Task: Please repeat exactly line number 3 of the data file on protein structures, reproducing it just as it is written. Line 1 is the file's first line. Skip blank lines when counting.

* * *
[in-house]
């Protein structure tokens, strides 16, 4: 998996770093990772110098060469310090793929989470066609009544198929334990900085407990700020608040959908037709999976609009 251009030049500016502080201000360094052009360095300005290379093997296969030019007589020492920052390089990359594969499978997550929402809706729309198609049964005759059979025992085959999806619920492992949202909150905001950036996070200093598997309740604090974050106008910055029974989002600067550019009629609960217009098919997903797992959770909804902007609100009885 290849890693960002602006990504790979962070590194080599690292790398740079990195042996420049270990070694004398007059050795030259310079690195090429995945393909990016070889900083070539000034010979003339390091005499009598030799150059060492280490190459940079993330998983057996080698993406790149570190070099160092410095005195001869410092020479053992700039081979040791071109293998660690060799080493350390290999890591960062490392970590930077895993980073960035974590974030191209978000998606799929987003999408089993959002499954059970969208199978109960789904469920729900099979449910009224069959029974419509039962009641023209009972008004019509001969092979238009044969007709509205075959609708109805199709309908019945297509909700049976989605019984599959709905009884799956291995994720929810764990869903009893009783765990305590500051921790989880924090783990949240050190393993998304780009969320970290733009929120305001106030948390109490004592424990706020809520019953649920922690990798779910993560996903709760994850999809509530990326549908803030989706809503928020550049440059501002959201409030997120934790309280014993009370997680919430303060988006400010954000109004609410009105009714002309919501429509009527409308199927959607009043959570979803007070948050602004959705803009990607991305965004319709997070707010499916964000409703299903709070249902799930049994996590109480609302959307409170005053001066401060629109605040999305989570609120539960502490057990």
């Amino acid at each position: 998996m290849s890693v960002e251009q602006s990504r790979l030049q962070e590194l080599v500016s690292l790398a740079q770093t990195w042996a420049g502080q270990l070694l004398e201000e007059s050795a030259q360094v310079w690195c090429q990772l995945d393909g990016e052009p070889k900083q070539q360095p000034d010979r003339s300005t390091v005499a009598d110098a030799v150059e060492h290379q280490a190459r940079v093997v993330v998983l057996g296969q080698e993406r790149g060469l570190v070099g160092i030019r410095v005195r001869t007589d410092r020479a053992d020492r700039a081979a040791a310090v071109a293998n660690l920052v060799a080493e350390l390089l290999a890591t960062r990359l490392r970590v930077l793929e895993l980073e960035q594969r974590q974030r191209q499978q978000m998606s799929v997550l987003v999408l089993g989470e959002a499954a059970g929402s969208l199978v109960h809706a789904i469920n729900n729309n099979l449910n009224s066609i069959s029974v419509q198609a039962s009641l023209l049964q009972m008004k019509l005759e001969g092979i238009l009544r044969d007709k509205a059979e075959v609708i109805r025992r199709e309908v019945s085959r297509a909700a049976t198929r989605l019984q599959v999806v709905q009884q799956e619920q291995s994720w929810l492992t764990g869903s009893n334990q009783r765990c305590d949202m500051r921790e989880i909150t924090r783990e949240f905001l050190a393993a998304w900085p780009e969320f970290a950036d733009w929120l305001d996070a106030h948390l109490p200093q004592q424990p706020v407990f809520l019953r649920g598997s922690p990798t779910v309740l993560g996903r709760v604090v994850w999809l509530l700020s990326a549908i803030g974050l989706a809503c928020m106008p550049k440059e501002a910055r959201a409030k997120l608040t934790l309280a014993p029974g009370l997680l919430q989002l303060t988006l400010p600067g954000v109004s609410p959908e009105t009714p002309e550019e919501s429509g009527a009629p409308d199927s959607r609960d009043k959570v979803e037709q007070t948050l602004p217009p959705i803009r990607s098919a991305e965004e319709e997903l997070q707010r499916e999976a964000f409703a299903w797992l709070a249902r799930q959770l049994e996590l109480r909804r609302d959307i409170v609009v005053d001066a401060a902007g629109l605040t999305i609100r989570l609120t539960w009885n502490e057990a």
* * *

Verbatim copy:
């Amino acid at each position: 998996m290849s890693v960002e251009q602006s990504r790979l030049q962070e590194l080599v500016s690292l790398a740079q770093t990195w042996a420049g502080q270990l070694l004398e201000e007059s050795a030259q360094v310079w690195c090429q990772l995945d393909g990016e052009p070889k900083q070539q360095p000034d010979r003339s300005t390091v005499a009598d110098a030799v150059e060492h290379q280490a190459r940079v093997v993330v998983l057996g296969q080698e993406r790149g060469l570190v070099g160092i030019r410095v005195r001869t007589d410092r020479a053992d020492r700039a081979a040791a310090v071109a293998n660690l920052v060799a080493e350390l390089l290999a890591t960062r990359l490392r970590v930077l793929e895993l980073e960035q594969r974590q974030r191209q499978q978000m998606s799929v997550l987003v999408l089993g989470e959002a499954a059970g929402s969208l199978v109960h809706a789904i469920n729900n729309n099979l449910n009224s066609i069959s029974v419509q198609a039962s009641l023209l049964q009972m008004k019509l005759e001969g092979i238009l009544r044969d007709k509205a059979e075959v609708i109805r025992r199709e309908v019945s085959r297509a909700a049976t198929r989605l019984q599959v999806v709905q009884q799956e619920q291995s994720w929810l492992t764990g869903s009893n334990q009783r765990c305590d949202m500051r921790e989880i909150t924090r783990e949240f905001l050190a393993a998304w900085p780009e969320f970290a950036d733009w929120l305001d996070a106030h948390l109490p200093q004592q424990p706020v407990f809520l019953r649920g598997s922690p990798t779910v309740l993560g996903r709760v604090v994850w999809l509530l700020s990326a549908i803030g974050l989706a809503c928020m106008p550049k440059e501002a910055r959201a409030k997120l608040t934790l309280a014993p029974g009370l997680l919430q989002l303060t988006l400010p600067g954000v109004s609410p959908e009105t009714p002309e550019e919501s429509g009527a009629p409308d199927s959607r609960d009043k959570v979803e037709q007070t948050l602004p217009p959705i803009r990607s098919a991305e965004e319709e997903l997070q707010r499916e999976a964000f409703a299903w797992l709070a249902r799930q959770l049994e996590l109480r909804r609302d959307i409170v609009v005053d001066a401060a902007g629109l605040t999305i609100r989570l609120t539960w009885n502490e057990a």